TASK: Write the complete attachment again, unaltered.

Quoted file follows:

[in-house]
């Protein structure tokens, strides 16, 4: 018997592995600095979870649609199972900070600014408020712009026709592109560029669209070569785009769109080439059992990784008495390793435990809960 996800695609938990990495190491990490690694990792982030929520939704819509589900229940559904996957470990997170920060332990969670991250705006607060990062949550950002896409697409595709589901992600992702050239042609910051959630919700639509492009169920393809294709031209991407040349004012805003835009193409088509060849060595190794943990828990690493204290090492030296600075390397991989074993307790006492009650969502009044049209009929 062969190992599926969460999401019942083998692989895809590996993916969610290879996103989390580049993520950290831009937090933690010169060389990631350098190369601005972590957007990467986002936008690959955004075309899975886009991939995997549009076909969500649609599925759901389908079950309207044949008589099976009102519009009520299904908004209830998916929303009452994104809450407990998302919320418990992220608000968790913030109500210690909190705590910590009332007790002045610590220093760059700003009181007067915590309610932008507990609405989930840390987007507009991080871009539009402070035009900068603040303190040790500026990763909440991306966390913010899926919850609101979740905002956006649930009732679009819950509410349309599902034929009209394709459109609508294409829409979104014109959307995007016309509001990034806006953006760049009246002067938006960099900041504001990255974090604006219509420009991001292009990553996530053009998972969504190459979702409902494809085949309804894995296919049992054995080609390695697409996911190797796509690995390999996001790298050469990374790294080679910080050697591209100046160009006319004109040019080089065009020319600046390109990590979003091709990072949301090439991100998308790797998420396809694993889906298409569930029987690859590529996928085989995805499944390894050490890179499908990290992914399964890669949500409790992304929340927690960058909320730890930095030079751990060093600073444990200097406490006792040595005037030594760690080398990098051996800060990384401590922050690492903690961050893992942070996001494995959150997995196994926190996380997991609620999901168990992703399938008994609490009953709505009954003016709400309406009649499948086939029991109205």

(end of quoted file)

[in-house]
């Protein structure tokens, strides 16, 4: 018997592995600095979870649609199972900070600014408020712009026709592109560029669209070569785009769109080439059992990784008495390793435990809960 996800695609938990990495190491990490690694990792982030929520939704819509589900229940559904996957470990997170920060332990969670991250705006607060990062949550950002896409697409595709589901992600992702050239042609910051959630919700639509492009169920393809294709031209991407040349004012805003835009193409088509060849060595190794943990828990690493204290090492030296600075390397991989074993307790006492009650969502009044049209009929 062969190992599926969460999401019942083998692989895809590996993916969610290879996103989390580049993520950290831009937090933690010169060389990631350098190369601005972590957007990467986002936008690959955004075309899975886009991939995997549009076909969500649609599925759901389908079950309207044949008589099976009102519009009520299904908004209830998916929303009452994104809450407990998302919320418990992220608000968790913030109500210690909190705590910590009332007790002045610590220093760059700003009181007067915590309610932008507990609405989930840390987007507009991080871009539009402070035009900068603040303190040790500026990763909440991306966390913010899926919850609101979740905002956006649930009732679009819950509410349309599902034929009209394709459109609508294409829409979104014109959307995007016309509001990034806006953006760049009246002067938006960099900041504001990255974090604006219509420009991001292009990553996530053009998972969504190459979702409902494809085949309804894995296919049992054995080609390695697409996911190797796509690995390999996001790298050469990374790294080679910080050697591209100046160009006319004109040019080089065009020319600046390109990590979003091709990072949301090439991100998308790797998420396809694993889906298409569930029987690859590529996928085989995805499944390894050490890179499908990290992914399964890669949500409790992304929340927690960058909320730890930095030079751990060093600073444990200097406490006792040595005037030594760690080398990098051996800060990384401590922050690492903690961050893992942070996001494995959150997995196994926190996380997991609620999901168990992703399938008994609490009953709505009954003016709400309406009649499948086939029991109205």